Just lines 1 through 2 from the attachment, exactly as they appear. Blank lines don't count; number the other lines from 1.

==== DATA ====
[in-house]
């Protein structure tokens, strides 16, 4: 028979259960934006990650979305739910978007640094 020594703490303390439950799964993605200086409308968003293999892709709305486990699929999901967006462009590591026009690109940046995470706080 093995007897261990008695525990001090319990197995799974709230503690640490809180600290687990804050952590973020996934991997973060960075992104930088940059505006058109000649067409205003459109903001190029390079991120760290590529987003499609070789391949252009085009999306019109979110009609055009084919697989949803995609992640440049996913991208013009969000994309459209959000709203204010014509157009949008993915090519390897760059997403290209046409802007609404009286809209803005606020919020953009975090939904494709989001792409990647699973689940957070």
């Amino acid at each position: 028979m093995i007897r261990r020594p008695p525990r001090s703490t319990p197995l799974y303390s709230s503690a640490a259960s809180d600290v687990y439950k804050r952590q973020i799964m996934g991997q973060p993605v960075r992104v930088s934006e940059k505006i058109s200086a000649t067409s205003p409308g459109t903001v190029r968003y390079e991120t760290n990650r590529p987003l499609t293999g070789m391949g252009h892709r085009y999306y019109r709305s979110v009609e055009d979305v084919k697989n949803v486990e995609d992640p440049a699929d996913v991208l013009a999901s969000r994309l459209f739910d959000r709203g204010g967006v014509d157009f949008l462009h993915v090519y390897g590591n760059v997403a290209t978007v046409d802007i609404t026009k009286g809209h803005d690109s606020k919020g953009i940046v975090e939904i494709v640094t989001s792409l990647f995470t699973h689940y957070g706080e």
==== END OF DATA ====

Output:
[in-house]
């Protein structure tokens, strides 16, 4: 028979259960934006990650979305739910978007640094 020594703490303390439950799964993605200086409308968003293999892709709305486990699929999901967006462009590591026009690109940046995470706080 093995007897261990008695525990001090319990197995799974709230503690640490809180600290687990804050952590973020996934991997973060960075992104930088940059505006058109000649067409205003459109903001190029390079991120760290590529987003499609070789391949252009085009999306019109979110009609055009084919697989949803995609992640440049996913991208013009969000994309459209959000709203204010014509157009949008993915090519390897760059997403290209046409802007609404009286809209803005606020919020953009975090939904494709989001792409990647699973689940957070």